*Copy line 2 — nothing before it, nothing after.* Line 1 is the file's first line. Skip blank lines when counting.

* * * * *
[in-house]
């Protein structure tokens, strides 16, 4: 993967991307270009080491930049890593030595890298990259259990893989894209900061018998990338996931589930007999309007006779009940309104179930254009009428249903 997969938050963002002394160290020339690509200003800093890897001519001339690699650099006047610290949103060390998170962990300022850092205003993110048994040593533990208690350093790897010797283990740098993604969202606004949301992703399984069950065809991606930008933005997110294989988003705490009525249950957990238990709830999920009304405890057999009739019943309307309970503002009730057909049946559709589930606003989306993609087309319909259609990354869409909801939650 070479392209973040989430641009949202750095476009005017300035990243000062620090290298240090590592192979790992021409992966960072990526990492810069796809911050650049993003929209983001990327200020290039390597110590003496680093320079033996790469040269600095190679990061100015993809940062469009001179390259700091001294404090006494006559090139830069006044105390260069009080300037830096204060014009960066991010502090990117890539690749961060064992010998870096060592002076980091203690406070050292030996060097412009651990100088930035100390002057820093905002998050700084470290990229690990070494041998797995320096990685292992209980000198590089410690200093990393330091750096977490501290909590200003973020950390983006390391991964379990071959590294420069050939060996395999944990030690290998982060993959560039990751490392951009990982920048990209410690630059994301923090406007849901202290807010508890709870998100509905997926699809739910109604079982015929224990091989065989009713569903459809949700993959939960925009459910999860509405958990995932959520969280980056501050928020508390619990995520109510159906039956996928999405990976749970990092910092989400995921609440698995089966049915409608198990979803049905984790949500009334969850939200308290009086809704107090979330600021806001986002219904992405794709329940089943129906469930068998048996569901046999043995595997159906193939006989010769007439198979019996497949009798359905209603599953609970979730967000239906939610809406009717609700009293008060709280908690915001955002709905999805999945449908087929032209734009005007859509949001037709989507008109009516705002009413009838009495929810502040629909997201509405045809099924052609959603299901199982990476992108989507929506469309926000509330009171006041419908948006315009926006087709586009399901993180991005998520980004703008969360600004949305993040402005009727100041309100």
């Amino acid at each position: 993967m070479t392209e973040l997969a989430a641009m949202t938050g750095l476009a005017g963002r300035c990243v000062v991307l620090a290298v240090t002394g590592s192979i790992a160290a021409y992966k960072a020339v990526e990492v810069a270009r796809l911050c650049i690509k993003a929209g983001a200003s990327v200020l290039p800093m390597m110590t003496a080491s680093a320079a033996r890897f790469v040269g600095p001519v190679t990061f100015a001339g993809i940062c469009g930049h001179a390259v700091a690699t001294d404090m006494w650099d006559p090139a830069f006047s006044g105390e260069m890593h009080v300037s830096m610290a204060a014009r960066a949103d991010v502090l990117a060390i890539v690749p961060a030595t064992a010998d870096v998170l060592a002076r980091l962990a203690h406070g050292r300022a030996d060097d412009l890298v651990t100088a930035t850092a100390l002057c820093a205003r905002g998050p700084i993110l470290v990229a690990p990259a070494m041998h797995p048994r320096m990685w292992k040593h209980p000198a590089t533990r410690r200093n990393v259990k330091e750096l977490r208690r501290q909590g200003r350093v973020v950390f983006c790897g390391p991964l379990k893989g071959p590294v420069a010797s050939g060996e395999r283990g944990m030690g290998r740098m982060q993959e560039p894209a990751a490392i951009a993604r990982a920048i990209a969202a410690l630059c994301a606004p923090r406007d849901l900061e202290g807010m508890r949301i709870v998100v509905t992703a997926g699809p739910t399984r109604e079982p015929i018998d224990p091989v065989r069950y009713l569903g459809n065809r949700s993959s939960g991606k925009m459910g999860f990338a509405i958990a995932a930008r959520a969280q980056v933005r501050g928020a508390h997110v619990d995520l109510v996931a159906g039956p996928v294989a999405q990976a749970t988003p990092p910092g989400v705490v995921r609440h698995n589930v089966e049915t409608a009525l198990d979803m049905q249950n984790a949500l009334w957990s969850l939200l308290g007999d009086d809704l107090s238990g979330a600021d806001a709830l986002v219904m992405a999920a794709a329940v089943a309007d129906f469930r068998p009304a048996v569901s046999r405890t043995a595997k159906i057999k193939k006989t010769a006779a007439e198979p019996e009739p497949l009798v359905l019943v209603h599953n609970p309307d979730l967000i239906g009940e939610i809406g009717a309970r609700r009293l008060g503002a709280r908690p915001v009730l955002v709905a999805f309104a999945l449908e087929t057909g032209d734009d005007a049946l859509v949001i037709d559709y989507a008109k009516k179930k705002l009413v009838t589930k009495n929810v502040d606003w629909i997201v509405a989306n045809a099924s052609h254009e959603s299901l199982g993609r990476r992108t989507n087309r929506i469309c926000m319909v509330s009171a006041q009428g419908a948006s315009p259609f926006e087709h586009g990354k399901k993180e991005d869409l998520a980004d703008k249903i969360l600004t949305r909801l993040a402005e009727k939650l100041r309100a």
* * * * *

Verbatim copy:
């Protein structure tokens, strides 16, 4: 993967991307270009080491930049890593030595890298990259259990893989894209900061018998990338996931589930007999309007006779009940309104179930254009009428249903 997969938050963002002394160290020339690509200003800093890897001519001339690699650099006047610290949103060390998170962990300022850092205003993110048994040593533990208690350093790897010797283990740098993604969202606004949301992703399984069950065809991606930008933005997110294989988003705490009525249950957990238990709830999920009304405890057999009739019943309307309970503002009730057909049946559709589930606003989306993609087309319909259609990354869409909801939650 070479392209973040989430641009949202750095476009005017300035990243000062620090290298240090590592192979790992021409992966960072990526990492810069796809911050650049993003929209983001990327200020290039390597110590003496680093320079033996790469040269600095190679990061100015993809940062469009001179390259700091001294404090006494006559090139830069006044105390260069009080300037830096204060014009960066991010502090990117890539690749961060064992010998870096060592002076980091203690406070050292030996060097412009651990100088930035100390002057820093905002998050700084470290990229690990070494041998797995320096990685292992209980000198590089410690200093990393330091750096977490501290909590200003973020950390983006390391991964379990071959590294420069050939060996395999944990030690290998982060993959560039990751490392951009990982920048990209410690630059994301923090406007849901202290807010508890709870998100509905997926699809739910109604079982015929224990091989065989009713569903459809949700993959939960925009459910999860509405958990995932959520969280980056501050928020508390619990995520109510159906039956996928999405990976749970990092910092989400995921609440698995089966049915409608198990979803049905984790949500009334969850939200308290009086809704107090979330600021806001986002219904992405794709329940089943129906469930068998048996569901046999043995595997159906193939006989010769007439198979019996497949009798359905209603599953609970979730967000239906939610809406009717609700009293008060709280908690915001955002709905999805999945449908087929032209734009005007859509949001037709989507008109009516705002009413009838009495929810502040629909997201509405045809099924052609959603299901199982990476992108989507929506469309926000509330009171006041419908948006315009926006087709586009399901993180991005998520980004703008969360600004949305993040402005009727100041309100």